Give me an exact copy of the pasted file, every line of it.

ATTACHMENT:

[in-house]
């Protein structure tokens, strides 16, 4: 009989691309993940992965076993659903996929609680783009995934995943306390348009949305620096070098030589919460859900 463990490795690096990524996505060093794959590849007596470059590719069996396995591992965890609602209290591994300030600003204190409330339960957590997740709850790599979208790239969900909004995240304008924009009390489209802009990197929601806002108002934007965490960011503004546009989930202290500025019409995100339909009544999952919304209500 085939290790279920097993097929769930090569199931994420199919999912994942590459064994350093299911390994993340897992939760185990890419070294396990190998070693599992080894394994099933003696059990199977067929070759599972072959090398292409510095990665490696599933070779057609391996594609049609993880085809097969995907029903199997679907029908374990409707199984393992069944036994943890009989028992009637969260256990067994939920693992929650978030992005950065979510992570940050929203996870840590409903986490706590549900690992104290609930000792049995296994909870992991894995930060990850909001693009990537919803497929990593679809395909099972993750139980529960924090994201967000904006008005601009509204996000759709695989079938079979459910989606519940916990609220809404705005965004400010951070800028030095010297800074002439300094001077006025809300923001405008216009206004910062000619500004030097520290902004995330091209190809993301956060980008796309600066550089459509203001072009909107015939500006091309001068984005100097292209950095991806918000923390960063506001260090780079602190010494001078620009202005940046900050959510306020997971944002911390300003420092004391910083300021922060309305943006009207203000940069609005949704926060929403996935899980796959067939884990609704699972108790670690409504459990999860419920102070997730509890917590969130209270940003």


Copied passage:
[in-house]
């Protein structure tokens, strides 16, 4: 009989691309993940992965076993659903996929609680783009995934995943306390348009949305620096070098030589919460859900 463990490795690096990524996505060093794959590849007596470059590719069996396995591992965890609602209290591994300030600003204190409330339960957590997740709850790599979208790239969900909004995240304008924009009390489209802009990197929601806002108002934007965490960011503004546009989930202290500025019409995100339909009544999952919304209500 085939290790279920097993097929769930090569199931994420199919999912994942590459064994350093299911390994993340897992939760185990890419070294396990190998070693599992080894394994099933003696059990199977067929070759599972072959090398292409510095990665490696599933070779057609391996594609049609993880085809097969995907029903199997679907029908374990409707199984393992069944036994943890009989028992009637969260256990067994939920693992929650978030992005950065979510992570940050929203996870840590409903986490706590549900690992104290609930000792049995296994909870992991894995930060990850909001693009990537919803497929990593679809395909099972993750139980529960924090994201967000904006008005601009509204996000759709695989079938079979459910989606519940916990609220809404705005965004400010951070800028030095010297800074002439300094001077006025809300923001405008216009206004910062000619500004030097520290902004995330091209190809993301956060980008796309600066550089459509203001072009909107015939500006091309001068984005100097292209950095991806918000923390960063506001260090780079602190010494001078620009202005940046900050959510306020997971944002911390300003420092004391910083300021922060309305943006009207203000940069609005949704926060929403996935899980796959067939884990609704699972108790670690409504459990999860419920102070997730509890917590969130209270940003």